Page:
Wall Street Journal: Authors of FBI Report on Public Shootings admit “our data is imperfect"

Jason Riley picture
For months I had tried getting a response from the Department of Justice and the authors of a FBI report on "active shooters" regarding errors that the CPRC had found. I then published a research in the March 2015 issue of the Academy of Criminal Justice Sciences. That finally got a response from two of the FBI study's authors, Pete Blair and M. Hunter Martaindale, last week. Jason Riley's article in the Wall Street Journal describes their response:
. . . But late last week, J. Pete Blair and M. Hunter Martaindale, two academics at Texas State University who co-authored the FBI report, acknowledged that “our data is imperfect.” They said that the news media “got it wrong” last year when they “mistakenly reported mass shootings were on the rise.” 
Mind you, the authors did not issue this mea culpa in the major news outlets that supposedly misreported the original findings. Instead, the authors published it in ACJS Today, an academic journal published by the Academy of Criminal Justice Sciences. . . . 
John Lott of the Crime Prevention Research Center—who has studied FBI crime data for three decades—told me in an interview that the FBI report is better understood as a political document than as a work of serious social science. For example, the authors chose the year 2000 as their starting point “even though anyone who has studied these trends knows that 2000 and 2001 were unusually quiet and had few mass shootings.” Data going back to the mid-1970s is readily available but was ignored. How come? Over the past 40 years, there has been no statistically significant increase in mass shootings in the U.S. 
Another problem with the study: The data used seemed selectively chosen to achieve certain results. The researchers somehow “missed 20 mass-shooting cases,” Mr. Lott said. “There’s one case where nine people were murdered. You just don’t miss that.” Also, the omissions helped create an “upward trend, because they were primarily missed at the beginning of the period.” This, he said, “is disturbing.”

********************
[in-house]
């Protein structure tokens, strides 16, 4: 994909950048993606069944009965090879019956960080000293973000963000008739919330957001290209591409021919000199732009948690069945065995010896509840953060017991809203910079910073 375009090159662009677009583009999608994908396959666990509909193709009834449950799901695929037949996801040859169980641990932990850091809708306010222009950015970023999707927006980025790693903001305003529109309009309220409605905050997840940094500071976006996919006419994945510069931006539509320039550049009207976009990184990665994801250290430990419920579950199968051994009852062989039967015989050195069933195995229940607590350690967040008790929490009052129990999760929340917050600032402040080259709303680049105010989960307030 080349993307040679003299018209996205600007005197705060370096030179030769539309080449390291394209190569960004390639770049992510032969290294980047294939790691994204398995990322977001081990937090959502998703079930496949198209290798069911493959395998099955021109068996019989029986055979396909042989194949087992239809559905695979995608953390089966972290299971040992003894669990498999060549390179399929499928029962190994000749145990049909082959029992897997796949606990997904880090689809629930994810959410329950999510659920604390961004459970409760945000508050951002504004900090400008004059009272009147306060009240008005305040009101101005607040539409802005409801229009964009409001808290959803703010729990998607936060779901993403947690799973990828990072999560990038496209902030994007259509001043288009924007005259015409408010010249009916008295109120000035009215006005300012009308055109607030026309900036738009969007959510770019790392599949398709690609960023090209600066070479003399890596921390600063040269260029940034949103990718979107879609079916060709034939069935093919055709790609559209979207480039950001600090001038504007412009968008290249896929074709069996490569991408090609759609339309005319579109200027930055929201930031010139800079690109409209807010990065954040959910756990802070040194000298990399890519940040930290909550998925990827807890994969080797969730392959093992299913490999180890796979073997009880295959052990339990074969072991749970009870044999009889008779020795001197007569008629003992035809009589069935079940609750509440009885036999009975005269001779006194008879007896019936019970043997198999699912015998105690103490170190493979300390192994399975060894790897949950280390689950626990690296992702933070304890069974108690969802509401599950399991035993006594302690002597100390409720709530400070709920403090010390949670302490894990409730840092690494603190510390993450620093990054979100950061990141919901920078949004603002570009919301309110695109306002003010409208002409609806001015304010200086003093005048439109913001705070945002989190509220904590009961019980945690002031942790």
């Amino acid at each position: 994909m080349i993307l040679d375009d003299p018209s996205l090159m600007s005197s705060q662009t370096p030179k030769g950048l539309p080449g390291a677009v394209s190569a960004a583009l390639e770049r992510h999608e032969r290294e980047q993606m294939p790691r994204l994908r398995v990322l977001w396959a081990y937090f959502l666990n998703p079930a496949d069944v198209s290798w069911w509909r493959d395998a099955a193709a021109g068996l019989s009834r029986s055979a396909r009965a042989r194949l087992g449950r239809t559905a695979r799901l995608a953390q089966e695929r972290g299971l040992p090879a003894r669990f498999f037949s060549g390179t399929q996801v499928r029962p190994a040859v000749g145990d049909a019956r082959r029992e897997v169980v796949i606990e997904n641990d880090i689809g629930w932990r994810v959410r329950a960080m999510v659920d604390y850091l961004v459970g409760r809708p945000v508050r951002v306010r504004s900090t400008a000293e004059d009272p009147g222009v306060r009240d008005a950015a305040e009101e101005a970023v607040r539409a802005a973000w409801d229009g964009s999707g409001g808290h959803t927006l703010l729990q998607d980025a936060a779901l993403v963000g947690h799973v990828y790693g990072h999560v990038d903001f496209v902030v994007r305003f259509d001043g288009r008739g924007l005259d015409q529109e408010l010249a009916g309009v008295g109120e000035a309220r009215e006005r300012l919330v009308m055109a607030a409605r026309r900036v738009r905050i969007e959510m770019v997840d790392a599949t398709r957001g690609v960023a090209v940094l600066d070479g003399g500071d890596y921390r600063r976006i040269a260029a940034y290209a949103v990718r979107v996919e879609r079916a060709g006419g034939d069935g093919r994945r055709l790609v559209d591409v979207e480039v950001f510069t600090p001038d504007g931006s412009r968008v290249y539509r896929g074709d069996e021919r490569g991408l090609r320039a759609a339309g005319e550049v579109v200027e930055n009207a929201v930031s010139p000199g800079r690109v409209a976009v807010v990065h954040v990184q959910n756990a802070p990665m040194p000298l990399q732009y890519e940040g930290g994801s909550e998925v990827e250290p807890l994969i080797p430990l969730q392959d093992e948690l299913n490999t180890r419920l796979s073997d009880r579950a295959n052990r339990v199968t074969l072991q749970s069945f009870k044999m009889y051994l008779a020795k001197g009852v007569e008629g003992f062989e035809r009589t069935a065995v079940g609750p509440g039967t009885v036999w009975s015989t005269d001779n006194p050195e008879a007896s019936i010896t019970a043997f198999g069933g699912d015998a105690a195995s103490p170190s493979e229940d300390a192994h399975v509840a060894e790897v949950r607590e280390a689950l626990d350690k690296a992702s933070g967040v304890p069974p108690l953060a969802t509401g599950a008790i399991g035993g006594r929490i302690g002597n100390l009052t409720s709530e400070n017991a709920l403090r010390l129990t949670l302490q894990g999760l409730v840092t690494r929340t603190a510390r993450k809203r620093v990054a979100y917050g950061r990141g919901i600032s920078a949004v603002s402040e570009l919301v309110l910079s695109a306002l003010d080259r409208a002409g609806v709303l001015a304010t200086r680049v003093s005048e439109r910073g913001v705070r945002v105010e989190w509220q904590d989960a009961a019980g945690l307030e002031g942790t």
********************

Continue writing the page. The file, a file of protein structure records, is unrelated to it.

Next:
Mr. Lott told me that he had reached out repeatedly to the FBI and to the authors for an explanation after the original report came out, but none was forthcoming until last week. The Journal recently described Mr. Obama’s tenure as the “least transparent administration in history,” and the White House seems to have no interest in proving its critics wrong. . . .


Blogger Christian Lowe said...


As you know, I respect your research and your insight into the relationship between crime and firearms ownership. But to rely on Riley's story is disingenuous. You need to rebut what Blair and Hunter really said in their ACJS article -- that you created a straw man with your criticism of them...that they were looking at active shooter incidents not mass public shootings, despite the fact that media reported their findings as being related to "mass shootings." In a multi-page rebuttal of your criticism, they devote two sentences to the notion that their information is "imperfect," while the rest of the article is a full-throated defense of their findings.

Attack their rebuttal, don't hide behind Riley's bad reporting. I want you to win this argument with your own facts...

Christian Lowe

6/11/2015 8:15 AM  
Blogger John Lott said...

Seriously? You obviously haven't taken the time to read the article by me that they were responding to. I clearly dealt with "active shooters" in my ACJS piece. As Jason Riley points out, Blair and Hunter also didn't seem to be bothered trying to correct the media's misimpression of the report. The only misinformation here is
1) I pointed out that the media misunderstood their claim, that it obviously wasn't clearly stated.
2) I spent a great deal of time discussing active shooter data. My point was clearly that the way that they measured active shooters produced a bias.

6/14/2015 2:29 PM  

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